Jennifer Steinkamp at ACME
By Lorraine Heitzman
Through January 7th
At the end of the eighteenth century, a British woman in her seventies named Mary Delany did something no one else had done before; she made a series of nearly one thousand collages created through the precise art of paper cutting. Delany cut and assembled dozens of individual pieces for each paper mosaic and layered them with tissue paper to achieve a remarkable depth of field and veracity. Her subjects were flowers and they were starkly set against black paper to showcase their beauty and detail. In their severity and isolation they suggest a modernist sensibility about to flourish.
At the new ACME gallery space in Frogtown, Jennifer Steinkamp has created a similar botanical tour de force. In a galaxy of her own making but reflective of our time, she makes fruits, berries, flowers and seeds that are moving samplers. They read as hyper-real in part because of our associations with botanical illustrations but in actuality they are idealized abstractions. Her large floor to ceiling projection is a little like children’s toys where bits of flotsam and jetsam float in a viscous, sparkly fluid. Spinning through a dark space, but self-illuminated, her flora are computer-generated images, and like Delany’s flowers, are perfectly unblemished and isolated. They rotate and bump up against their boundaries like bumper cars at an amusement park, travelling at different speeds until they stop and reverse course.
Steinkamp’s Still-Life extends from floor to ceiling encompassing the entire wall at ACME via two projections that are seamlessly matched. Within her universe there is a shooting gallery of apples, oranges, plums, raspberries, blackberries, pears, blueberries, apple blossoms, orange blossoms, seeds and twigs. In this silent celestial space the viewer is hypnotized by the fluid movements and oversized platonic renderings. Nothing of dramatic significance happens and yet we are mesmerized. Somewhat akin to witnessing a fireworks display or standing before a Mark Rothko painting, this installation must be experienced in person to allow the projection to fill your field of vision and create maximum impact.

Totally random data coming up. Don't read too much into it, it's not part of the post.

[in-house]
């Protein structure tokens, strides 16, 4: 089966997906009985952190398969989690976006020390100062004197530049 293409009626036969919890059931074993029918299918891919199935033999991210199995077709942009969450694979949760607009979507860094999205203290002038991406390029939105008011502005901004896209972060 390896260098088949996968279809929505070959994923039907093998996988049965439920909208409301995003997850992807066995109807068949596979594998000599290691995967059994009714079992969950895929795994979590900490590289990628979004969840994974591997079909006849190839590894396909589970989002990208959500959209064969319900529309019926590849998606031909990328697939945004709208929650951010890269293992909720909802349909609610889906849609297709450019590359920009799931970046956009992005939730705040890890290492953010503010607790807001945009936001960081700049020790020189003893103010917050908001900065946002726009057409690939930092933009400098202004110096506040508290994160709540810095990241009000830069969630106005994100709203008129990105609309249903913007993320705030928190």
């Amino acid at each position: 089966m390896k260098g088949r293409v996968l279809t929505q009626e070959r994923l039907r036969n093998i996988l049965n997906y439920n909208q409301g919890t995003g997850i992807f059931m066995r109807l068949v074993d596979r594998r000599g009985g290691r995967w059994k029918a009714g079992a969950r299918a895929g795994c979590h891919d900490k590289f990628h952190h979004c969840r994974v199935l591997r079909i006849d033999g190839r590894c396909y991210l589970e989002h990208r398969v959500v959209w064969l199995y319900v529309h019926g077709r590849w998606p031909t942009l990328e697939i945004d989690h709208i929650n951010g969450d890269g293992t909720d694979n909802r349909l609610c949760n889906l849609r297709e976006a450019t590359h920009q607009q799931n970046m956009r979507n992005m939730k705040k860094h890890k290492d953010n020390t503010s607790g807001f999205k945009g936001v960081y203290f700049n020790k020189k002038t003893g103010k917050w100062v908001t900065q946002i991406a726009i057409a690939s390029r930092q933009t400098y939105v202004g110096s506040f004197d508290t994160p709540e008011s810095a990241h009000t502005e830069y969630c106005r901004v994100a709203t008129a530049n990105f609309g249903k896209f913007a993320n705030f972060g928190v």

Steinkamp studied experimental animation at CalArts and earned both her undergraduate and graduate degrees from The Art Center College of Design in Pasadena. She is a professor at UCLA in the department of Design and Media Arts and has been teaching 3D modeling and motion there for many years. Her recent animation work has focused on botanical elements much like Still-Life and they are all stunning in different ways. In Botanic 1 from 2015 and exhibited in Times Square the following year, the horizontal format showcases an encyclopedic array of flowering plants. The animation begins with all the flowers neatly lined up as if posing for a group portrait. Gradually they begin to disperse, some moving laterally and others diagonally; then things begin to happen. Scale changes, flowers wilt, petals fly off and disperse, all while moving towards the edges, collecting at the perimeter like autumn leaves blown by the wind until they settle against a fence.
While the arresting beauty of Mary Delany’s work was partially based on her mastery of paper cutting skills, it is her aesthetic choices and her eye that are ultimately more important. Her decision to isolate flowers and set them against black focused attention on the exquisite images she created; and the subtlety of her methods created a new realism. Steinkamp’s animations work similarly. She also places her botanicals against a stark background to showcase their forms and she too reveals a reverence for the natural world. As her title Still-Life implies, her animation brings still images to life. We may be dazzled by the way she choreographs her work, but using motion is also a way to heighten the reality of her subjects. Like the apocryphal story about the moviegoers who watched The Great Train Robbery and ran out of the theaters in fear for their lives, we still believe in the illusion of motion. Steinkamp knowingly employs that suspension of belief and harnesses it to make beautiful new realities.
Jennifer Steinkamp Still-Life is up through January 7, 2017
ACME Gallery 2939 Denby Avenue Los Angeles, CA 90039 Tel. 323 741 0330